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3D-Tissue Culture Reveals New Targets for Cancer Therapy

Posted by admin | Posted in 3D Cell Culture | Posted on 20-09-2010

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3D-Tissue Culture Reveals New Targets for Cancer Therapy (from National Cancer Institute)

Over the past few years, research has shown clearly that tumor cells behave differently when allowed to grow in three dimensions rather than simply in two dimensions on the surface of a culture dish.  Indeed, now that cancer biologists have developed several methods for reproducibly growing malignant cells in three dimensions, they are finding new approaches to therapy that were not apparent from older, two-dimensional studies.

Two papers published recently in the journal Cancer Researchhighlight the value of mastering three-dimensional cell culture techniques.  In one paper, Catherine Park and her colleagues at the Lawrence Berkeley National Laboratory and the University of California, San Francisco, demonstrate that a cell adhesion molecule known as α5β1integrin enables breast cancer cells to survive radiation therapy.  More importantly, they then showed a small peptide can prevent α5β1-integrin from binding to the protein fibronectin, which in turn heightens the cell killing effects of radiation.

Integrins are a family of molecules that play a critical role in how cells bind to and interact with one another.  In this study, Dr. Park and her collaborators were able to show that malignant cells growing in three-dimensional culture greatly overproduced α5β1 integrin after radiation treatment.  At the same time, using gene expression data from 295 breast cancer patients, the investigators found that elevated expression of the α5β1 integrin gene was associated with poor survival, suggesting that inhibitors of α5β1 integrin could prove useful in boosting the efficacy of radiation therapy in human breast cancer patients.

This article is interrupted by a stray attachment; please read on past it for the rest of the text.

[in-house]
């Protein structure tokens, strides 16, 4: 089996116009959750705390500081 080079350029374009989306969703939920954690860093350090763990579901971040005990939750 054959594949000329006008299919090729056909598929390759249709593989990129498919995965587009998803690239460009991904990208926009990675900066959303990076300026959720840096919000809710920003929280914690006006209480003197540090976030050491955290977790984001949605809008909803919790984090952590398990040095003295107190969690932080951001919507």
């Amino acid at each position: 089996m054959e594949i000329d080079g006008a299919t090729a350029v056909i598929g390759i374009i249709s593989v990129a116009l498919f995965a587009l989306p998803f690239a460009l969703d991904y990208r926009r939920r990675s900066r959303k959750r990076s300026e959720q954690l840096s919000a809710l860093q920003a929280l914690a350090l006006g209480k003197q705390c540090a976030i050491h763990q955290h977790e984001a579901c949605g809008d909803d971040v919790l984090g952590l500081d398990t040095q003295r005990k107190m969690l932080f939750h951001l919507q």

In a second, unrelated paper, Anil Rustgi and his colleagues from the University of Pennsylvania describe a series of experiments using three-dimensional cell culture techniques that show that a different cell adhesion molecule, known as periostin, boosts the invasiveness of esophageal tumors.  With this information in hand, the investigators then examined gene expression data from human esophageal cancer patients and found that primary invasive esophageal cancer has a distinct profile that differs from adjacent normal human esophageal tissue. With further study, these findings could be useful both in the search for new therapeutic targets and for developing a prognostic indicator for esophageal cancer.

The study on breast cancer sensitivity to radiation therapy, which was supported in part by the National Cancer Institute, is detailed in a paper titled, “Breast Cancer Cells in Three-dimensional Culture Display an Enhanced Radioresponse after Coordinate Targeting of Integrin α5β1 and Fibronectin.”  An abstract of this paper is available at the journal’s Web site.
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The study on tumor invasion, which was supported in part by the National Cancer Institute,  is detailed in a paper titled, “Periostin, a Cell Adhesion Molecule, Facilitates Invasion in the Tumor Microenvironment and Annotates a Novel Tumor-Invasive Signature in Esophageal Cancer.”  An abstract of this paper is available at the journal’s Web site.
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